Making sense of the loss


Angelique Truett, 10, left center of Providence, Fla., and her cousin Houston Andrews, 8, right center, of Raiford, Fla., pause for prayer at the memorial walk on Friday, Jan. 27, 2006, outside Lake Butler Elementary School off State Road 121. A large gathering of people walked down S.R. 121 to the Lake Butler Middle School prior to a candlelight memorial service at Fellowship Baptist Church in Raiford. Seven children were killed in a fiery accident on S.R. 121 when a tractor trailer rear-ended the car they were in, pushing them into a school bus.

TRACY WILCOX/The Gainesville Sun
Published: Saturday, January 28, 2006 at 6:01 a.m.
Last Modified: Saturday, January 28, 2006 at 12:00 a.m.
LAKE BUTLER - Some filed into church pews Friday night in Union County.
Others braved the chilly evening air to gather in the parking lot of Lake Butler Elementary School.
All sought comfort for themselves and to offer support to a Union County family that lost seven children Wednesday after a car they were riding in was rear-ended by a tractor-trailer on State Road 121 while stopped behind a school bus about four miles south of Lake Butler.
And, some said, they came together to prepare knowing another difficult week is ahead when the seven will be buried.
Killed in the crash were Cynthia Nicole "Nikki" Mann, 15, Elizabeth Mann, 15, Ashley Keen, 14, Johnny Mann, 13, Miranda Finn, 10, Heaven Mann, 3, and Anthony Lamb, 20 months.
Each of the seven were represented by a heart-shaped wreath fashioned from red flowers that lined the front of Fellowship Baptist Church in Raiford. The church held a vigil for the children, five who were active members. A row of white candles and photos of the children were placed above the flowers. Below, church members had laid out toys and belongings of the seven, including stuffed animals, a football, toy vehicles, dolls and blankets.
"Physically their body is dead," the church's senior pastor, the Rev. Harold Hudson told a crowd of more than 100 people. But he told the group that they also were still alive. "Because that eternal part of them is now with the Lord."
Filling the first few pews were teenagers and children who knew the seven, some wearing T-shirts decorated with handwritten messages to their friends who lost their lives.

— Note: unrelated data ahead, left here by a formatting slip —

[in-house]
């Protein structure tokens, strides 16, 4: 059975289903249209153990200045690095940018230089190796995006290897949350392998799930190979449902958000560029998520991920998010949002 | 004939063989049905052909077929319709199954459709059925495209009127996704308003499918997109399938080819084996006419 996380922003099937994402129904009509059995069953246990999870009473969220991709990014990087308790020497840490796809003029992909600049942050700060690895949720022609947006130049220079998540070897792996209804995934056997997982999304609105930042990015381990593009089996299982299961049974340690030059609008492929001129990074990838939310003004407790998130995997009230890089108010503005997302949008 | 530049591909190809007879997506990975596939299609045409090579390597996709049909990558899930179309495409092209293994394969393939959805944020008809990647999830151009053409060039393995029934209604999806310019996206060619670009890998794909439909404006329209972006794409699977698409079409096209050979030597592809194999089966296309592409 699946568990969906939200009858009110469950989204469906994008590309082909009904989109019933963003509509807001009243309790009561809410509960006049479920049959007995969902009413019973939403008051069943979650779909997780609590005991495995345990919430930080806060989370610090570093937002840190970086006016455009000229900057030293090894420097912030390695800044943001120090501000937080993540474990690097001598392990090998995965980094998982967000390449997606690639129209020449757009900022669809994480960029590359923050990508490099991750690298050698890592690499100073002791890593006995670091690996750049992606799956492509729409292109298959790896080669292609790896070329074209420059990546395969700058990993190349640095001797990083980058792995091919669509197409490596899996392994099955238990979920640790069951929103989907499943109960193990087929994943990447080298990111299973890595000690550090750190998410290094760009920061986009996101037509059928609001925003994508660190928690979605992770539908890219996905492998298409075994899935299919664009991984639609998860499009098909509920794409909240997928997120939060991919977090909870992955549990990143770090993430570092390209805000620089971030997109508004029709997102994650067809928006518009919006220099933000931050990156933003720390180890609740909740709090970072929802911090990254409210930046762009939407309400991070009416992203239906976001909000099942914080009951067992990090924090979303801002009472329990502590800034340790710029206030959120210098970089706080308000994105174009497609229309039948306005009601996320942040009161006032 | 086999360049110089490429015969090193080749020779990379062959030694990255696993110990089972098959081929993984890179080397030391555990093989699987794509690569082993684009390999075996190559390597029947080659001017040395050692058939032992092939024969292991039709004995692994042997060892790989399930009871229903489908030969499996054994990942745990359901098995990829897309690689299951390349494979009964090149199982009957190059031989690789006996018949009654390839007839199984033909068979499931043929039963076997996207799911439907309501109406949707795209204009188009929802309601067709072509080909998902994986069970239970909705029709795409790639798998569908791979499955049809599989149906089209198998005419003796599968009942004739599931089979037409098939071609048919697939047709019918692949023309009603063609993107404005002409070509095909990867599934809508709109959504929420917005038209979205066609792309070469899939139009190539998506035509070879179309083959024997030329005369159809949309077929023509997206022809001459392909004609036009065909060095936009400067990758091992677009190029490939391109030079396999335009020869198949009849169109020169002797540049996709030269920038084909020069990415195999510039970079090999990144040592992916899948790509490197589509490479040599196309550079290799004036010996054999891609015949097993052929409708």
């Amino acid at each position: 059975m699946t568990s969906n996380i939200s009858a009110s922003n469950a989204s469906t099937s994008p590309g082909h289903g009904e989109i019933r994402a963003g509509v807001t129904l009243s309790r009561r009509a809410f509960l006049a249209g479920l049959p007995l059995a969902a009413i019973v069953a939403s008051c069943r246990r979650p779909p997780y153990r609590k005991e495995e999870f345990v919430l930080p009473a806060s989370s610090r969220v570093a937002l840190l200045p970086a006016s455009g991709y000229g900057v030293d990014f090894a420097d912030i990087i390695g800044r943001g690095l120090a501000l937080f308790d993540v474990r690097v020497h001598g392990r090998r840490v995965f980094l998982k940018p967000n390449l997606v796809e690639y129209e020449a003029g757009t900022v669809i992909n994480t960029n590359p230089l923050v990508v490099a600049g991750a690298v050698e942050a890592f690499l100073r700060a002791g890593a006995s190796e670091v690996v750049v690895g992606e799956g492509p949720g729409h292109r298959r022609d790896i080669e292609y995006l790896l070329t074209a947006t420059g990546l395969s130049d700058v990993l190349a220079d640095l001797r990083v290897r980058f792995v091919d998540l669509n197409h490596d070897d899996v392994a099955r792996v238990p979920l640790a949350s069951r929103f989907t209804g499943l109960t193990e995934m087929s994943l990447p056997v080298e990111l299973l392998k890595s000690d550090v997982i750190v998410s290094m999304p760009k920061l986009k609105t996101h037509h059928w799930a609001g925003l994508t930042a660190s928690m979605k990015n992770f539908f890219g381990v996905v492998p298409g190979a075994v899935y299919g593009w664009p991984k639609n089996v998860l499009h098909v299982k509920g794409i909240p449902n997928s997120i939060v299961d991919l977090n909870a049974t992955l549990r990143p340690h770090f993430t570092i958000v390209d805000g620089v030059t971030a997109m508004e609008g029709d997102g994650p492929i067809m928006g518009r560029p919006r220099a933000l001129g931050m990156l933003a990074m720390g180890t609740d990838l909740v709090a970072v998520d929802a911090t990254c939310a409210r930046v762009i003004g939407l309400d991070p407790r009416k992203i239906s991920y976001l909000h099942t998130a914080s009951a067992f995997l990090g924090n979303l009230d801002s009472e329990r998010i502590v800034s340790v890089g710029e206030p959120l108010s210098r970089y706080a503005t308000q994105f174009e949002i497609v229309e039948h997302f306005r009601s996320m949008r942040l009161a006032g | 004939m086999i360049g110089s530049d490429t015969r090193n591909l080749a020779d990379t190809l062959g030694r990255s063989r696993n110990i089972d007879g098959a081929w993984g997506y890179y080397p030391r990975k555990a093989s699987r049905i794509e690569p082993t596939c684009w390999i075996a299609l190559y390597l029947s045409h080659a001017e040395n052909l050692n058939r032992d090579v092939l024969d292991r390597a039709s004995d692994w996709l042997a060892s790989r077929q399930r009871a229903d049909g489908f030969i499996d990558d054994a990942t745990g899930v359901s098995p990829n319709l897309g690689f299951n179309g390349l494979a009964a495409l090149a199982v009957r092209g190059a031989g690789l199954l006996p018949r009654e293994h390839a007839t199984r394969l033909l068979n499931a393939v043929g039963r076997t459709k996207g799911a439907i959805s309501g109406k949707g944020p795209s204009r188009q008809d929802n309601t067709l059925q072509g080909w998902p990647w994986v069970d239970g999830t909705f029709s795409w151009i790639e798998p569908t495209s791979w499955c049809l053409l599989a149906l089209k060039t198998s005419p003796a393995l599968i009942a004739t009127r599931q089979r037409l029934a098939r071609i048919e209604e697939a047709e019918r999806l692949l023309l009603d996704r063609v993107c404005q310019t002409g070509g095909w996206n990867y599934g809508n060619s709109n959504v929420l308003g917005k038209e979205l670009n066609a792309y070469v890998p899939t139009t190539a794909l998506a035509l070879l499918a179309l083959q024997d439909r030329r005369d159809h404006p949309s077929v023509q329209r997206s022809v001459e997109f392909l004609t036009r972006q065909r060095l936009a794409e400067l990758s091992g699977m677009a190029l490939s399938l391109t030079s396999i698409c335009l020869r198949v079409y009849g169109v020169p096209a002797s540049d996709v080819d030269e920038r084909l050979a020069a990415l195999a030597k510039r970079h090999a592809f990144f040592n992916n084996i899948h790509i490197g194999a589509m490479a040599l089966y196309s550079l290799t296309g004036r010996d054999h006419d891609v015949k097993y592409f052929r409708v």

They marched into the church as the service began, most in pairs and holding hands, their heads bowed and each carrying an artificial flower they placed beneath the wreaths. Several cried openly during the service, passing back and forth boxes of tissue or leaving their seats at the front of the church to find parents and get a hug.
Several church members shared their recollections of the children.
Nikki was remembered as a youth leader who was charismatic, sweet and had a bubbly spirit.
Elizabeth was the quiet one, they said, who had been encouraged by the youth minister to study hard and planned to show him a recent good grade she had made the night she died.
Johnny loved the Miami Dolphins. His football, bearing the team insignia, sat beneath his wreath and he had told some he wanted to be a great NFL quarterback.
The children's immediate family did not attend. A church member said they weren't up to attending the vigil.
Down State Road 121, about seven miles south of the church, more than 110 people had earlier marched from the county's elementary school to the high school in a "memory walk" for the seven.
Jamie Cox, 30, of Raiford, a correctional officer who helped organize the march with his wife, Debra, said he didn't personally know the Mann family who lost their children.
But his own son had been in an ATV accident last year and was seriously injured, losing part of his leg.
"We know how they feel," Cox said. He and his family also made about 40 T-shirts for the march. In the purple and gold lettering of the Union County schools, the shirts read, "Hear my prayer O Lord, and let my cry come to you. Psalm 102:1. In loving memory," and listed the date of the accident.
"The people here look after each other. I think if one hurts, all hurt here," said Dorothy Raulerson, 51, of Raiford.
Circulating before the walk was a petition to reduce the speed limit in the area where the crash occurred and started by a neighbor living along the stretch of road near the wreck.
Union County school bus driver Lori Dyal, 35, said she thought reducing the speed limit in the area might help since there are several bus stops nearby. She said drivers also had talked about having signs put up along the road warning motorists of school bus stops ahead.
Dyal's husband, the Rev. Ricky Dyal, 40, a pastor at the First Baptist Church of Raiford, spoke before the march started.
"There's going to be some hard times coming," he told the crowd of parents, children and teenagers. "Lord, you're the only way this family, their friends, will get through this. Although we don't understand, we know that you do."
Lise Fisher can be reached at 374-5092.

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